Remembering my sister

Today marks 6 years since my sister was taken by this horrid disease. She was 41, alcohol ruined her life, and finally ended it. I've said on this forum before that I strongly believe that alcoholism is an illness and not a lifestyle choice. Nobody would choose to become dependant upon a poison. They start off doing something millions of ordinary people do everyday. The taxes generated by alcohol and the influence of these giant business's on governments make tougher regulation impossible. So many people start drinking at a young age, then life events can cause the ultimate "abuse" of alcohol. In my sisters case depression, pain, abusive relationships all had an effect.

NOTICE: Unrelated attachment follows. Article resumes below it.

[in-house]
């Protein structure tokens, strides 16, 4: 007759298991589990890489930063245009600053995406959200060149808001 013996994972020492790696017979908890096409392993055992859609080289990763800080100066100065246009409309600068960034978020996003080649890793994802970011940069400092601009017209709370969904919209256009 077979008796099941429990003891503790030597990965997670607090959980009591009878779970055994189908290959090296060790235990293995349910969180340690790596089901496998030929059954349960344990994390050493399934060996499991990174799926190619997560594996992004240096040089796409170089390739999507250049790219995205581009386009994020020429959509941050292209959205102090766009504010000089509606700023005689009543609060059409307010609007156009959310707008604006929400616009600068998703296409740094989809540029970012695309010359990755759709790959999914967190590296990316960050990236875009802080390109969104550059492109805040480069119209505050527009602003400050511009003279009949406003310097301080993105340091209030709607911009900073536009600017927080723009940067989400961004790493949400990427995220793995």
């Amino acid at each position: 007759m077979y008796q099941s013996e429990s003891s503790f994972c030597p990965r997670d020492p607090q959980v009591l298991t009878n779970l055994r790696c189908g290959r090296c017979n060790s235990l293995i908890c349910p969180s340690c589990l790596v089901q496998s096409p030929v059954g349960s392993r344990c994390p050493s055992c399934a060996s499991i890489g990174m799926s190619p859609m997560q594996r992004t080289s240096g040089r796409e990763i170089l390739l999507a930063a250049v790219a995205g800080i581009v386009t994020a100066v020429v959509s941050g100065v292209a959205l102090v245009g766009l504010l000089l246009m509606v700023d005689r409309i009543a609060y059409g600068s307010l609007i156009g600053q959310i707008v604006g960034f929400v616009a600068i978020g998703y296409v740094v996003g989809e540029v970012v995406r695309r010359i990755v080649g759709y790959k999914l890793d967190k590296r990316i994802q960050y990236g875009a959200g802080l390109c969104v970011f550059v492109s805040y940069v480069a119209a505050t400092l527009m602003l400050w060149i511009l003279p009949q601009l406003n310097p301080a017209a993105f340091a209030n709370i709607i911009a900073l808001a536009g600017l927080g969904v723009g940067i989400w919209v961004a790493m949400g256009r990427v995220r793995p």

I watched my sisters deterioration, she was managing quite well, and then she wasn't. She would be impossible to talk to in the evening, she would slur her words, tell lies, get confused, abusive etc, then have forgotten it all the next day.